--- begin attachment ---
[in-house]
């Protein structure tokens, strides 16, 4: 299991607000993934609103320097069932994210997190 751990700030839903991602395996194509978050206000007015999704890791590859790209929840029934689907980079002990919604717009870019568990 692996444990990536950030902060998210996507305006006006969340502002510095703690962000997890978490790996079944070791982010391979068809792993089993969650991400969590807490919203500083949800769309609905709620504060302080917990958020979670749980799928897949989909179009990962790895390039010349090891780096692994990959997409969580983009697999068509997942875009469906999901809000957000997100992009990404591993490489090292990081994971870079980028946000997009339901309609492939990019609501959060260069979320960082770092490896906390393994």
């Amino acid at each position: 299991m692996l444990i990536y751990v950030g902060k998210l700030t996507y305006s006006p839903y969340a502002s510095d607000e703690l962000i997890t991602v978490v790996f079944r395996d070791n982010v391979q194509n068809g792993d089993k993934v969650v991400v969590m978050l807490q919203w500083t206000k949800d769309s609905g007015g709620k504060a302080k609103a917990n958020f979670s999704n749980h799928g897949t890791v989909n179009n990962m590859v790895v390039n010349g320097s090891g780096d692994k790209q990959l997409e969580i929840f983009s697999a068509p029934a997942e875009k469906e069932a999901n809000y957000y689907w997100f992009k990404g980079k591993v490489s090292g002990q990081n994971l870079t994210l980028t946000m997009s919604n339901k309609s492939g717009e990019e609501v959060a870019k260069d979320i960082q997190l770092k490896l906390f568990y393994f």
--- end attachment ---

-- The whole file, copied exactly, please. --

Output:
[in-house]
């Protein structure tokens, strides 16, 4: 299991607000993934609103320097069932994210997190 751990700030839903991602395996194509978050206000007015999704890791590859790209929840029934689907980079002990919604717009870019568990 692996444990990536950030902060998210996507305006006006969340502002510095703690962000997890978490790996079944070791982010391979068809792993089993969650991400969590807490919203500083949800769309609905709620504060302080917990958020979670749980799928897949989909179009990962790895390039010349090891780096692994990959997409969580983009697999068509997942875009469906999901809000957000997100992009990404591993490489090292990081994971870079980028946000997009339901309609492939990019609501959060260069979320960082770092490896906390393994």
């Amino acid at each position: 299991m692996l444990i990536y751990v950030g902060k998210l700030t996507y305006s006006p839903y969340a502002s510095d607000e703690l962000i997890t991602v978490v790996f079944r395996d070791n982010v391979q194509n068809g792993d089993k993934v969650v991400v969590m978050l807490q919203w500083t206000k949800d769309s609905g007015g709620k504060a302080k609103a917990n958020f979670s999704n749980h799928g897949t890791v989909n179009n990962m590859v790895v390039n010349g320097s090891g780096d692994k790209q990959l997409e969580i929840f983009s697999a068509p029934a997942e875009k469906e069932a999901n809000y957000y689907w997100f992009k990404g980079k591993v490489s090292g002990q990081n994971l870079t994210l980028t946000m997009s919604n339901k309609s492939g717009e990019e609501v959060a870019k260069d979320i960082q997190l770092k490896l906390f568990y393994f």